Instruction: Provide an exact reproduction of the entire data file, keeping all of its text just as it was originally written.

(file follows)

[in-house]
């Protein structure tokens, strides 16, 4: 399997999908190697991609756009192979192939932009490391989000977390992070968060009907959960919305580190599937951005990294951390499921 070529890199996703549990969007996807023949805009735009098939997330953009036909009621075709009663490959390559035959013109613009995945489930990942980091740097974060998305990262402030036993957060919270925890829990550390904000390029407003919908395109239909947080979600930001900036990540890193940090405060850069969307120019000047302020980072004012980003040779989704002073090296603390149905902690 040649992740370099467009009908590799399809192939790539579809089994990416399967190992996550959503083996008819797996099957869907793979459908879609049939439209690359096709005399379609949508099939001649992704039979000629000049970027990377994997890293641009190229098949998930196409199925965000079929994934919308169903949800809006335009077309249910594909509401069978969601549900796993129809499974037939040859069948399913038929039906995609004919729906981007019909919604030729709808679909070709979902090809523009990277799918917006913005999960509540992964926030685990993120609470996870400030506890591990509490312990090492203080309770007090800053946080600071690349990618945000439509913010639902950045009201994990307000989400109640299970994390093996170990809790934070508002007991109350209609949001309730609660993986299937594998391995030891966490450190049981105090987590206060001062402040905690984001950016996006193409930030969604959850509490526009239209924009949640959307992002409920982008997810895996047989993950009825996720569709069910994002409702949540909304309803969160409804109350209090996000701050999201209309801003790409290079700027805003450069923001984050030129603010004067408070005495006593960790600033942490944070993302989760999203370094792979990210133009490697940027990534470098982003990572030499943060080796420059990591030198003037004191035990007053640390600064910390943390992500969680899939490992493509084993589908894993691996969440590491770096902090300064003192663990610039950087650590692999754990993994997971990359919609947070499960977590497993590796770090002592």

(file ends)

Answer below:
[in-house]
């Protein structure tokens, strides 16, 4: 399997999908190697991609756009192979192939932009490391989000977390992070968060009907959960919305580190599937951005990294951390499921 070529890199996703549990969007996807023949805009735009098939997330953009036909009621075709009663490959390559035959013109613009995945489930990942980091740097974060998305990262402030036993957060919270925890829990550390904000390029407003919908395109239909947080979600930001900036990540890193940090405060850069969307120019000047302020980072004012980003040779989704002073090296603390149905902690 040649992740370099467009009908590799399809192939790539579809089994990416399967190992996550959503083996008819797996099957869907793979459908879609049939439209690359096709005399379609949508099939001649992704039979000629000049970027990377994997890293641009190229098949998930196409199925965000079929994934919308169903949800809006335009077309249910594909509401069978969601549900796993129809499974037939040859069948399913038929039906995609004919729906981007019909919604030729709808679909070709979902090809523009990277799918917006913005999960509540992964926030685990993120609470996870400030506890591990509490312990090492203080309770007090800053946080600071690349990618945000439509913010639902950045009201994990307000989400109640299970994390093996170990809790934070508002007991109350209609949001309730609660993986299937594998391995030891966490450190049981105090987590206060001062402040905690984001950016996006193409930030969604959850509490526009239209924009949640959307992002409920982008997810895996047989993950009825996720569709069910994002409702949540909304309803969160409804109350209090996000701050999201209309801003790409290079700027805003450069923001984050030129603010004067408070005495006593960790600033942490944070993302989760999203370094792979990210133009490697940027990534470098982003990572030499943060080796420059990591030198003037004191035990007053640390600064910390943390992500969680899939490992493509084993589908894993691996969440590491770096902090300064003192663990610039950087650590692999754990993994997971990359919609947070499960977590497993590796770090002592």